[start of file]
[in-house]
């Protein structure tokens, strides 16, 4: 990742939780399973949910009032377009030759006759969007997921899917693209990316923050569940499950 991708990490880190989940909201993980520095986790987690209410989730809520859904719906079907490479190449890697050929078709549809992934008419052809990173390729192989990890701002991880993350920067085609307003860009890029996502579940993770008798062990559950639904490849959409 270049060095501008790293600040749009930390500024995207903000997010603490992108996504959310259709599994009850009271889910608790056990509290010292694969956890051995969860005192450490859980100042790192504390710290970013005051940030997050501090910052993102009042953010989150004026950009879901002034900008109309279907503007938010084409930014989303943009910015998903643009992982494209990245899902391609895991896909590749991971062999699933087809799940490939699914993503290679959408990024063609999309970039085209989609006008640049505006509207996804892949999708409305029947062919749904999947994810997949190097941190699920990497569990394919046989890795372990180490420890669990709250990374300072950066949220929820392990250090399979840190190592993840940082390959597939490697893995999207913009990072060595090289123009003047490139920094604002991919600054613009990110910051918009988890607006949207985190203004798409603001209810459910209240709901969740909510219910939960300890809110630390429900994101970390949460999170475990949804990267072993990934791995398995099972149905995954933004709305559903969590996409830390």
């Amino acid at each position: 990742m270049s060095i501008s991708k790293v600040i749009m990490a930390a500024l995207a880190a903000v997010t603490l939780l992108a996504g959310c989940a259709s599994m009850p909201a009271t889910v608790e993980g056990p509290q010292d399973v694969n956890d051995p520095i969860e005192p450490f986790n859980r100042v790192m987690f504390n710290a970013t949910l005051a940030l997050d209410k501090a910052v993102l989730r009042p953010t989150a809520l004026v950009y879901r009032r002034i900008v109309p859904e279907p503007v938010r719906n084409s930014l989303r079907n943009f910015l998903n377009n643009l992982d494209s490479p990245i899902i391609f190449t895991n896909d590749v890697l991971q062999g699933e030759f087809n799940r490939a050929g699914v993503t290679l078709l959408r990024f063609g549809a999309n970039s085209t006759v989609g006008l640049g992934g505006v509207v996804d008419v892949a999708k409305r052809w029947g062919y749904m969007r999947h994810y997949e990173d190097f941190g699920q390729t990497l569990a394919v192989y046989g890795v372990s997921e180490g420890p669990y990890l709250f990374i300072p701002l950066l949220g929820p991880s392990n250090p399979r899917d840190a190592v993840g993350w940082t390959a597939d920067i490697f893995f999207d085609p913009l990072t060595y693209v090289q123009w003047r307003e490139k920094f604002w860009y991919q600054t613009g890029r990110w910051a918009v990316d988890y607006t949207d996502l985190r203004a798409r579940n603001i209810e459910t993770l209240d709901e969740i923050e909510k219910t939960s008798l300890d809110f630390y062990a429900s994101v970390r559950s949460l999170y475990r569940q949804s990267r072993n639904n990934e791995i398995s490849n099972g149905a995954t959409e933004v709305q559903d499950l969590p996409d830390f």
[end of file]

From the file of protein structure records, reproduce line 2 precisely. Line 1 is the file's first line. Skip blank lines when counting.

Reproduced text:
């Protein structure tokens, strides 16, 4: 990742939780399973949910009032377009030759006759969007997921899917693209990316923050569940499950 991708990490880190989940909201993980520095986790987690209410989730809520859904719906079907490479190449890697050929078709549809992934008419052809990173390729192989990890701002991880993350920067085609307003860009890029996502579940993770008798062990559950639904490849959409 270049060095501008790293600040749009930390500024995207903000997010603490992108996504959310259709599994009850009271889910608790056990509290010292694969956890051995969860005192450490859980100042790192504390710290970013005051940030997050501090910052993102009042953010989150004026950009879901002034900008109309279907503007938010084409930014989303943009910015998903643009992982494209990245899902391609895991896909590749991971062999699933087809799940490939699914993503290679959408990024063609999309970039085209989609006008640049505006509207996804892949999708409305029947062919749904999947994810997949190097941190699920990497569990394919046989890795372990180490420890669990709250990374300072950066949220929820392990250090399979840190190592993840940082390959597939490697893995999207913009990072060595090289123009003047490139920094604002991919600054613009990110910051918009988890607006949207985190203004798409603001209810459910209240709901969740909510219910939960300890809110630390429900994101970390949460999170475990949804990267072993990934791995398995099972149905995954933004709305559903969590996409830390």